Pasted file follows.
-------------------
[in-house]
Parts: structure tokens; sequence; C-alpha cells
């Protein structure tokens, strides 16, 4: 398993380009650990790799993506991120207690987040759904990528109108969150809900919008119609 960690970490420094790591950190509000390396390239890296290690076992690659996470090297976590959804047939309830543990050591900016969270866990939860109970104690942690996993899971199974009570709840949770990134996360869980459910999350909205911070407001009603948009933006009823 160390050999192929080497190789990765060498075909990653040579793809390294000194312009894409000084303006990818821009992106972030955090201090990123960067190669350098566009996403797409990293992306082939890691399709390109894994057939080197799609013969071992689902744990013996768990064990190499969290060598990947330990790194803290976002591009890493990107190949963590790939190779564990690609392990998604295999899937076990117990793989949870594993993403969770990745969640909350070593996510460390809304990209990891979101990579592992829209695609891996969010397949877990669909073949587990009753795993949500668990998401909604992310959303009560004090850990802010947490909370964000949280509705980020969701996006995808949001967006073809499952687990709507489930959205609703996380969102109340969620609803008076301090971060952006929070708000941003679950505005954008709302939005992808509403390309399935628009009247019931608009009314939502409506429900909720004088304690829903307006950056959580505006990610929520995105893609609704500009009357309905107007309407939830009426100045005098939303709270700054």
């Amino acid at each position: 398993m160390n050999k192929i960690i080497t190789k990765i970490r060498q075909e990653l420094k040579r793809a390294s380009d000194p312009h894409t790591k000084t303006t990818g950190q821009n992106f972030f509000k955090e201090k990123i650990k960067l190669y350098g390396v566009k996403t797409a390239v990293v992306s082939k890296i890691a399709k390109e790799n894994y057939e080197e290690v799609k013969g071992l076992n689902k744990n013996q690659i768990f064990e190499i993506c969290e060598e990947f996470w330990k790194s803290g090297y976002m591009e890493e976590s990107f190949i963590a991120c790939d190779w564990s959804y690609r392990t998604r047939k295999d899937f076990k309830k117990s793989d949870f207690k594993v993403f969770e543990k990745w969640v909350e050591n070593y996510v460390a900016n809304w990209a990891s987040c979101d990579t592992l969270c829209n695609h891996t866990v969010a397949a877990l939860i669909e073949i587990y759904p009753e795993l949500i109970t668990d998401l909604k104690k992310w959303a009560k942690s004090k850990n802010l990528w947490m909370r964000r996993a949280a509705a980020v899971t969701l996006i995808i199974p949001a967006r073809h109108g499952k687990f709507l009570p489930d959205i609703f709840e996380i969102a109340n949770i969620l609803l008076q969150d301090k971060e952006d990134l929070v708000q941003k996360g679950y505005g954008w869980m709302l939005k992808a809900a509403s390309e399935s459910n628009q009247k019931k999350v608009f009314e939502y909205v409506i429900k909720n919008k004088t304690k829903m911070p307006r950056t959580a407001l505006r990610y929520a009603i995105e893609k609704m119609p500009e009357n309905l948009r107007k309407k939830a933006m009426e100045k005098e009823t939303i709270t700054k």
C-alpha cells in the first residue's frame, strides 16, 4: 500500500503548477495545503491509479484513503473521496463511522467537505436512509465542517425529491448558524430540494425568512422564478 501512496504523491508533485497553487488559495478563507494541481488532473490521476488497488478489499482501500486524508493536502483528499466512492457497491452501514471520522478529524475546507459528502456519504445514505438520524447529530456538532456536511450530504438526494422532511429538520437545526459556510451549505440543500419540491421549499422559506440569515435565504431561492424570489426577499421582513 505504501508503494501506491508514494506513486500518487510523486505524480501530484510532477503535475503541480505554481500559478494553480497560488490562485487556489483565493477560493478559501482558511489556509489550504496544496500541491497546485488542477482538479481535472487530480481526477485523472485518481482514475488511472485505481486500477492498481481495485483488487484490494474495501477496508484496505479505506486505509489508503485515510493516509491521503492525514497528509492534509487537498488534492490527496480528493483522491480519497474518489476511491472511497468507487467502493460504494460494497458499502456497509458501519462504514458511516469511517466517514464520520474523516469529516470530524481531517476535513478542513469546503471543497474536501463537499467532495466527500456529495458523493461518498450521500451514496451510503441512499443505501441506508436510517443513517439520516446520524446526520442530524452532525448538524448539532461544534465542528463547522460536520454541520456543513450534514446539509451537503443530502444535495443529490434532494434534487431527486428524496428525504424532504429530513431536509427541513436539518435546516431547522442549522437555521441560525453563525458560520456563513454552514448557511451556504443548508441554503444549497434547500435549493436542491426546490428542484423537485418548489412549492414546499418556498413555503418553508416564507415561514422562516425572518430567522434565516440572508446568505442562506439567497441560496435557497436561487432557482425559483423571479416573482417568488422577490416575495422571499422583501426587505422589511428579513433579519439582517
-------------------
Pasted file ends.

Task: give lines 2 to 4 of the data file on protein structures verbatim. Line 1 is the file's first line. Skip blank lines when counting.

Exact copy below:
Parts: structure tokens; sequence; C-alpha cells
């Protein structure tokens, strides 16, 4: 398993380009650990790799993506991120207690987040759904990528109108969150809900919008119609 960690970490420094790591950190509000390396390239890296290690076992690659996470090297976590959804047939309830543990050591900016969270866990939860109970104690942690996993899971199974009570709840949770990134996360869980459910999350909205911070407001009603948009933006009823 160390050999192929080497190789990765060498075909990653040579793809390294000194312009894409000084303006990818821009992106972030955090201090990123960067190669350098566009996403797409990293992306082939890691399709390109894994057939080197799609013969071992689902744990013996768990064990190499969290060598990947330990790194803290976002591009890493990107190949963590790939190779564990690609392990998604295999899937076990117990793989949870594993993403969770990745969640909350070593996510460390809304990209990891979101990579592992829209695609891996969010397949877990669909073949587990009753795993949500668990998401909604992310959303009560004090850990802010947490909370964000949280509705980020969701996006995808949001967006073809499952687990709507489930959205609703996380969102109340969620609803008076301090971060952006929070708000941003679950505005954008709302939005992808509403390309399935628009009247019931608009009314939502409506429900909720004088304690829903307006950056959580505006990610929520995105893609609704500009009357309905107007309407939830009426100045005098939303709270700054």
């Amino acid at each position: 398993m160390n050999k192929i960690i080497t190789k990765i970490r060498q075909e990653l420094k040579r793809a390294s380009d000194p312009h894409t790591k000084t303006t990818g950190q821009n992106f972030f509000k955090e201090k990123i650990k960067l190669y350098g390396v566009k996403t797409a390239v990293v992306s082939k890296i890691a399709k390109e790799n894994y057939e080197e290690v799609k013969g071992l076992n689902k744990n013996q690659i768990f064990e190499i993506c969290e060598e990947f996470w330990k790194s803290g090297y976002m591009e890493e976590s990107f190949i963590a991120c790939d190779w564990s959804y690609r392990t998604r047939k295999d899937f076990k309830k117990s793989d949870f207690k594993v993403f969770e543990k990745w969640v909350e050591n070593y996510v460390a900016n809304w990209a990891s987040c979101d990579t592992l969270c829209n695609h891996t866990v969010a397949a877990l939860i669909e073949i587990y759904p009753e795993l949500i109970t668990d998401l909604k104690k992310w959303a009560k942690s004090k850990n802010l990528w947490m909370r964000r996993a949280a509705a980020v899971t969701l996006i995808i199974p949001a967006r073809h109108g499952k687990f709507l009570p489930d959205i609703f709840e996380i969102a109340n949770i969620l609803l008076q969150d301090k971060e952006d990134l929070v708000q941003k996360g679950y505005g954008w869980m709302l939005k992808a809900a509403s390309e399935s459910n628009q009247k019931k999350v608009f009314e939502y909205v409506i429900k909720n919008k004088t304690k829903m911070p307006r950056t959580a407001l505006r990610y929520a009603i995105e893609k609704m119609p500009e009357n309905l948009r107007k309407k939830a933006m009426e100045k005098e009823t939303i709270t700054k």